View Full Version : National Wrestling Alliance

November 30th, 2014, 10:57 PM
2017 gritty reboot:

Episode 1:


Episode 2:


Episode 3:


nice docu-series going on to kick off Corgan's NWA revival.

November 30th, 2014, 11:10 PM
Dat b coo.

Tainted Eclipse
November 30th, 2014, 11:18 PM
damn bruce if you're gonna make an official message board spring for a vb not some proboards bullshit

November 30th, 2014, 11:26 PM
Hey man, Bruce is trying. He's pretty active on Twitter too.

December 1st, 2014, 3:45 PM
Why knock Rob? I always thought he could be better then he was portrayed on TV

The Law
December 1st, 2014, 5:07 PM
I'm a total mark for the NWA. Too much history there not to find it at least kind of cool to see the NWA World Heavyweight Championship defended. If Global is going to put on shows, they might as well use the NWA Championship as their man title (as long as the NWA is cool with playing ball and not interfering too much, which has been a problem before).

It says something about the NWA Title that WWE feels compelled to pretend they own it.

December 1st, 2014, 11:11 PM
Who was behind NWA separating from TNA? As in, who was in charge of getting the ball rolling on that?

December 2nd, 2014, 12:40 PM
Wasn't the NWA unhappy with TNA not telling them when the title would change hands and such? Can't remember details.

/On a similar note, what happened with NWA/Championship Wrestling from Hollywood? did they split? are they still around? I think they had a nice little show going on.

Nash Diesel
December 2nd, 2014, 12:44 PM
I just thought it was like what other promotions under the NWA banner did in the past. They wanted to seperate themselves from the NWA and be their own brand.

And of couse they have a champion with the last name "Storm" Fuckin lame.

December 2nd, 2014, 12:45 PM
Pretty much. They'd (exclusively) loaned the belts to TNA to get some exposure for the NWA brand after a decade of being hidden and TNA just booked the titles however they wanted (as they also did with the IWGP titles later!) and the NWA wanted more control over how their titles were booked.

after that the NWA were a bunch of penises to the promotions who would bear their name, micromanaging the way their belts were used (look up the issues with Colt/Pearce/NWA Hollywood). Bruce Tharpe is approaching the NWA more as a franchising business and wants promotions to do their own thing, but it has to be up to NWA production and safety standards. The major NWA titles (world, tag, jr) have been getting a lot of exposure from NJPW the past couple of years, which is really the best way to get these titles some exposure.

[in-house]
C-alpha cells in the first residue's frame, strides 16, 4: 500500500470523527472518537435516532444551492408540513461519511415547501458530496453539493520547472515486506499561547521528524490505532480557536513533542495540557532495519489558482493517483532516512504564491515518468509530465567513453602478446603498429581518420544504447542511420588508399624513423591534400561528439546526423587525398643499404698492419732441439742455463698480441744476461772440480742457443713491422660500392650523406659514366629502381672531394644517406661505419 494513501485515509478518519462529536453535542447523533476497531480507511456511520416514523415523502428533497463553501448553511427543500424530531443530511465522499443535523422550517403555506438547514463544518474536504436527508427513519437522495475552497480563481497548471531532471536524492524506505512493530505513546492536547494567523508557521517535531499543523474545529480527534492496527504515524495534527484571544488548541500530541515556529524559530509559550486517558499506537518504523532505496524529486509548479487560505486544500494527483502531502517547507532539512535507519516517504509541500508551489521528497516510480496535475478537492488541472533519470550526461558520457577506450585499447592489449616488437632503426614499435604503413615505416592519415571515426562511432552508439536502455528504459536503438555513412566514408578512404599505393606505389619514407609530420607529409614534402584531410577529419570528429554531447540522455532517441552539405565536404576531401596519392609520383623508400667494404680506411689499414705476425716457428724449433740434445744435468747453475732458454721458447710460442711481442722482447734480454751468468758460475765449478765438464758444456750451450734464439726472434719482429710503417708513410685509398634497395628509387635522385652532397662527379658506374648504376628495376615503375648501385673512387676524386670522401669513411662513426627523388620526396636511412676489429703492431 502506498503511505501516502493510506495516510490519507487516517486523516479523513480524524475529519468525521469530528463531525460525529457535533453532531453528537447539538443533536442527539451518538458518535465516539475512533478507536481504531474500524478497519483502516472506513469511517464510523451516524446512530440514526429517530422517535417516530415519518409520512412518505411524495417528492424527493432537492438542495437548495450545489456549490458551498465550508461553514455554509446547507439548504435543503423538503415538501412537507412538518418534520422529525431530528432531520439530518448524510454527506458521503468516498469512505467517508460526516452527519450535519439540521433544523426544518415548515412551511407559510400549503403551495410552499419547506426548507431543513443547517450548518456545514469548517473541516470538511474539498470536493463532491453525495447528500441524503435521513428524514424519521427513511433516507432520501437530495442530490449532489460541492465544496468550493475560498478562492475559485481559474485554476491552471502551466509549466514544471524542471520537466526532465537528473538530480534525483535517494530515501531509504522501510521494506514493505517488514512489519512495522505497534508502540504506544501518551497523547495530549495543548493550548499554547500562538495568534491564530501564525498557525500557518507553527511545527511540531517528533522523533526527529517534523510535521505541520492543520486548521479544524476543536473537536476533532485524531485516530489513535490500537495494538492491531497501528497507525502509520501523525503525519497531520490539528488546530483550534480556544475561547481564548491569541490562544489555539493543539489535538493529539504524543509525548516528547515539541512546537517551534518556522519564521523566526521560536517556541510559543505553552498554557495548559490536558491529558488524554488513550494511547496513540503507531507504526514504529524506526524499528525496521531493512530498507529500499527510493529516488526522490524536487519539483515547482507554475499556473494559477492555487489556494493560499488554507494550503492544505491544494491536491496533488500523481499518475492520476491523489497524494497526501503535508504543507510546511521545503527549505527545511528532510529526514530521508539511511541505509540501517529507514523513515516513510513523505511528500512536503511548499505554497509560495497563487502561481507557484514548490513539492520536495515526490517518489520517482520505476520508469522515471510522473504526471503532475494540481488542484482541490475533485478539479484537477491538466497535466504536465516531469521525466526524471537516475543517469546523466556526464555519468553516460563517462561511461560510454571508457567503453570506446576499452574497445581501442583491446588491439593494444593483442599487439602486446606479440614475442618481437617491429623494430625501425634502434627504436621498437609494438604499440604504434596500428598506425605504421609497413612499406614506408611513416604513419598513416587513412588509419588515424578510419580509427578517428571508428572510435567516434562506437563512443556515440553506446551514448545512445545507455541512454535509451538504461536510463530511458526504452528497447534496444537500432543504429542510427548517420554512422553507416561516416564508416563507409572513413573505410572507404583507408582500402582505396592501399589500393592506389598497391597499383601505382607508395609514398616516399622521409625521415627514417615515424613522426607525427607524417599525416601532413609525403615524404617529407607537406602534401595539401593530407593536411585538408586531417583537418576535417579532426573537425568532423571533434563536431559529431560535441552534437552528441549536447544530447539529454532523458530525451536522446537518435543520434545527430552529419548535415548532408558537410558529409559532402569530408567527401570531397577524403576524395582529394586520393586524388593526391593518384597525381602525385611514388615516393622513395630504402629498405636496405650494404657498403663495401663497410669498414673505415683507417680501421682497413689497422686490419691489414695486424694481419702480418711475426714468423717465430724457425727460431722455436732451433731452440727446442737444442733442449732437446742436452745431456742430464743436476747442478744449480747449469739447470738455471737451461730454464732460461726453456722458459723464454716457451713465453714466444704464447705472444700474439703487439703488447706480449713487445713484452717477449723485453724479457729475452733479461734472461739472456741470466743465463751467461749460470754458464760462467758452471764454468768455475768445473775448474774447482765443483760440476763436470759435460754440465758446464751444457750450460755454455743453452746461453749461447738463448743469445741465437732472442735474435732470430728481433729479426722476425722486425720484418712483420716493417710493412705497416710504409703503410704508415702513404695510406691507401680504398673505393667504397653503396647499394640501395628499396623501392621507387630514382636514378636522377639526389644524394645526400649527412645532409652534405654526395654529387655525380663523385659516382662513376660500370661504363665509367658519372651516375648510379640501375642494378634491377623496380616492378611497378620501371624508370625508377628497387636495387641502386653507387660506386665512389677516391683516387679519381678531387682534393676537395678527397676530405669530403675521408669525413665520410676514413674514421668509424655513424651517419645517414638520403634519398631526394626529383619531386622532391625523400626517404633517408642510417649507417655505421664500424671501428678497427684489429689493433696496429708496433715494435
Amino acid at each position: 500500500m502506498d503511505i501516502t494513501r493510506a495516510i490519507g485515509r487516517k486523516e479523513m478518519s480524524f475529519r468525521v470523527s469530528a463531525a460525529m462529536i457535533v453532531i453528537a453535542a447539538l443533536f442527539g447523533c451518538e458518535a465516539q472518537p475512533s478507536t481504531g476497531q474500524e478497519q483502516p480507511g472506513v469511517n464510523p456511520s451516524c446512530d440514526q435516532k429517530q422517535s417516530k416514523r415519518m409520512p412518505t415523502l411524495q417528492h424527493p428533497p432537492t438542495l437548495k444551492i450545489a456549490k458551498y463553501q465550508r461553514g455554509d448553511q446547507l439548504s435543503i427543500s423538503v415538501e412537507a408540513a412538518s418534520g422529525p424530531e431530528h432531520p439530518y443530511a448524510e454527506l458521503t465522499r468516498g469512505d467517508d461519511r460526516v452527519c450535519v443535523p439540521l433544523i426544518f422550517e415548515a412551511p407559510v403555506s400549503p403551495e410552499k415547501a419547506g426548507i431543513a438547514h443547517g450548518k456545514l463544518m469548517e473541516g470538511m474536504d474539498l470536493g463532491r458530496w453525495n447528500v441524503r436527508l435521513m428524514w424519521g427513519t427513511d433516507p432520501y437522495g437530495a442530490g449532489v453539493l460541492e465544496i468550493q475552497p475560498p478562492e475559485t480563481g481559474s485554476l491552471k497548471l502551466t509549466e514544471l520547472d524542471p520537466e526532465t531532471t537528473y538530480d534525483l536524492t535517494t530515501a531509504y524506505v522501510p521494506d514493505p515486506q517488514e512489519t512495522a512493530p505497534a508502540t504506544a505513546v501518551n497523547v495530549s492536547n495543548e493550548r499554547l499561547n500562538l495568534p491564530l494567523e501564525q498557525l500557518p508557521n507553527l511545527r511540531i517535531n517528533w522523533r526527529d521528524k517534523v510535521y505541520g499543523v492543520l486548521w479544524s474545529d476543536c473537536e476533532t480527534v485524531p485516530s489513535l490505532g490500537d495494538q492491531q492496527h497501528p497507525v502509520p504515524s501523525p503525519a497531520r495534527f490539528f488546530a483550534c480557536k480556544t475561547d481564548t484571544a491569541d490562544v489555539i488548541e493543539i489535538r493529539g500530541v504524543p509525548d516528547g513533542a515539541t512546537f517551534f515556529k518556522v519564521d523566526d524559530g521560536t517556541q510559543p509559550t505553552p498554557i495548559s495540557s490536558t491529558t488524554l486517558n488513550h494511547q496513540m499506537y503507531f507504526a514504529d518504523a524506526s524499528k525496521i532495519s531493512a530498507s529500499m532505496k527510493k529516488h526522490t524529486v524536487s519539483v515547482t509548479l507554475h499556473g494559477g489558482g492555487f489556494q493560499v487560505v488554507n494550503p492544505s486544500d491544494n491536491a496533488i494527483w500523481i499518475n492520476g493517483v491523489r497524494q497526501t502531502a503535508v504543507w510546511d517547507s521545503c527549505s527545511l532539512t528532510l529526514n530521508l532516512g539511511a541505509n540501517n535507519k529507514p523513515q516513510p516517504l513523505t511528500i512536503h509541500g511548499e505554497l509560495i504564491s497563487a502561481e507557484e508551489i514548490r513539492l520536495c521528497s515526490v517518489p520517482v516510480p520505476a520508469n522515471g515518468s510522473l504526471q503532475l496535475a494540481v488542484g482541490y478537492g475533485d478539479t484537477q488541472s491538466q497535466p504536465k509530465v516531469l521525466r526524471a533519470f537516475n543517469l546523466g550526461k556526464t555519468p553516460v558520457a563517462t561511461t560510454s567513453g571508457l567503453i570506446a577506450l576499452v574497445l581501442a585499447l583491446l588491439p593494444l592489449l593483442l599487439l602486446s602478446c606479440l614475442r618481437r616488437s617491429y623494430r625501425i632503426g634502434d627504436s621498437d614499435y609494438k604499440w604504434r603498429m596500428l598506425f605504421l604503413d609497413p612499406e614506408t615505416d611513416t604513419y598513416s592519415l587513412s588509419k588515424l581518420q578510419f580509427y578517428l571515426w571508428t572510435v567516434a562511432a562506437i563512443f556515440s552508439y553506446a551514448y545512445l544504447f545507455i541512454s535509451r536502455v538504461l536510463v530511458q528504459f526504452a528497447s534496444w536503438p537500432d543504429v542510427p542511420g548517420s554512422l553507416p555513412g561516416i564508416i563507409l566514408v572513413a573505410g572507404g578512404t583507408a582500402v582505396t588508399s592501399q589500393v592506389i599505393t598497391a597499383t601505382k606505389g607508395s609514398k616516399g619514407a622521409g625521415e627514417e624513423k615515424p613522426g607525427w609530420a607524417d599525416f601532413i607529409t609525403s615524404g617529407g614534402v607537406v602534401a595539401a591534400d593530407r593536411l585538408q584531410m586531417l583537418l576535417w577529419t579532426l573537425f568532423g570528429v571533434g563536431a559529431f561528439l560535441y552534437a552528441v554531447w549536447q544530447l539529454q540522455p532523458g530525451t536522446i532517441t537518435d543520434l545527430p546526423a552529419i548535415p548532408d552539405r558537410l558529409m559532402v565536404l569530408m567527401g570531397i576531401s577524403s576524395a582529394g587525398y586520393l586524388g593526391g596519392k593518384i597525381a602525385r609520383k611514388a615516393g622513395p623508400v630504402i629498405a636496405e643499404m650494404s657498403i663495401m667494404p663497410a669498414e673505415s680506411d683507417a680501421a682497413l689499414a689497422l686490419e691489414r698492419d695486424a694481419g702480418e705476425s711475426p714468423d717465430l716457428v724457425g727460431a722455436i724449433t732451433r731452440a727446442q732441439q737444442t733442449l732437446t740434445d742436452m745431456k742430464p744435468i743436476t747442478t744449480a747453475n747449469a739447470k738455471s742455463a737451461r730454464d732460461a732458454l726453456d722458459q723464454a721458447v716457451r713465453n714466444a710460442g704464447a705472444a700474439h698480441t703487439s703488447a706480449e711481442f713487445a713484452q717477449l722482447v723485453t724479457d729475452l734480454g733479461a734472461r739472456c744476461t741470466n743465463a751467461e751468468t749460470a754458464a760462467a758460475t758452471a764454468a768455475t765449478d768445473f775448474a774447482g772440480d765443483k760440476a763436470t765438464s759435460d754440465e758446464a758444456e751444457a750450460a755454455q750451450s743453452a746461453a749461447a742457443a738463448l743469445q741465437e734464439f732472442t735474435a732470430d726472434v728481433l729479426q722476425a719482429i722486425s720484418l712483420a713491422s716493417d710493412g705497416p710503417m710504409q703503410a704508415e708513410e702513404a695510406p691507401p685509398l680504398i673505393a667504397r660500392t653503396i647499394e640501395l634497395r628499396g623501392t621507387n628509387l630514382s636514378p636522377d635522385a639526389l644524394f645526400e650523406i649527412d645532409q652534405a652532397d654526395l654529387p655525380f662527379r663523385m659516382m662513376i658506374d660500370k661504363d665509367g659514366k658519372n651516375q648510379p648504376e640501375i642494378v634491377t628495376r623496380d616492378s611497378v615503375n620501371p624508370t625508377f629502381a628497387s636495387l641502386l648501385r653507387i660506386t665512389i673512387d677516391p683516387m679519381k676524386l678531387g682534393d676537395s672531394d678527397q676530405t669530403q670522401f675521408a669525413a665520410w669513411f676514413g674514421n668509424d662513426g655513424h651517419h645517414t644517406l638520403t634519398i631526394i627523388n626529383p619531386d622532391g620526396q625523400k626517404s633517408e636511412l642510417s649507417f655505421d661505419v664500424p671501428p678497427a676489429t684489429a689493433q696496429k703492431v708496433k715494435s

December 2nd, 2014, 12:47 PM
I just thought it was like what other promotions under the NWA banner did in the past. They wanted to seperate themselves from the NWA and be their own brand.

And of couse they have a champion with the last name "Storm" Fuckin lame.

Dude, if an indy show doesn't have a guy name "jason", "storm", or "blade" on the card then it isn't a real indy show.

December 5th, 2014, 2:19 PM
Bruce Tharpe has started writing for Canoe, detailing his experiences in Japan with NJPW. First entry is here:

http://slam.canoe.ca/Slam/Wrestling/GuestColumn/2014/11/30/22104521.html?utm_source=addThis&utm_medium=addthis_button_twitter&utm_campaign=CANOE+--+SLAM!+Sports+-+Wrestling+-+Guest+Column+%3A+Tales+from+the+NWA+President%3A+ Our+first+trip+to+Japan#.VIHz1-JNhFU.twitter

We were apprehensive on that first trip to Japan. Even though we had met with New Japan Pro Wrestling officials in Dallas and New York City to discuss details of the first NWA World Heavyweight Title defense in New Japan Pro Wrestling in many years, the feeling of apprehension was still there. We were very new at the helm of the National Wrestling Alliance and holding the position of President still seemed a bit strange. Would there be a double-cross for the belt? An in-ring shoot? We had to be ready for anything. Especially in a foreign country.
"Godzilla" Jax Dane accompanied "Ironman" Rob Conway and myself on that first trip to Japan, but he served a very real purpose for us in addition to working ringside. At 6-foot-6, and 320 pounds of chiseled muscle, Jax Dane was our secret weapon in case anything went wrong.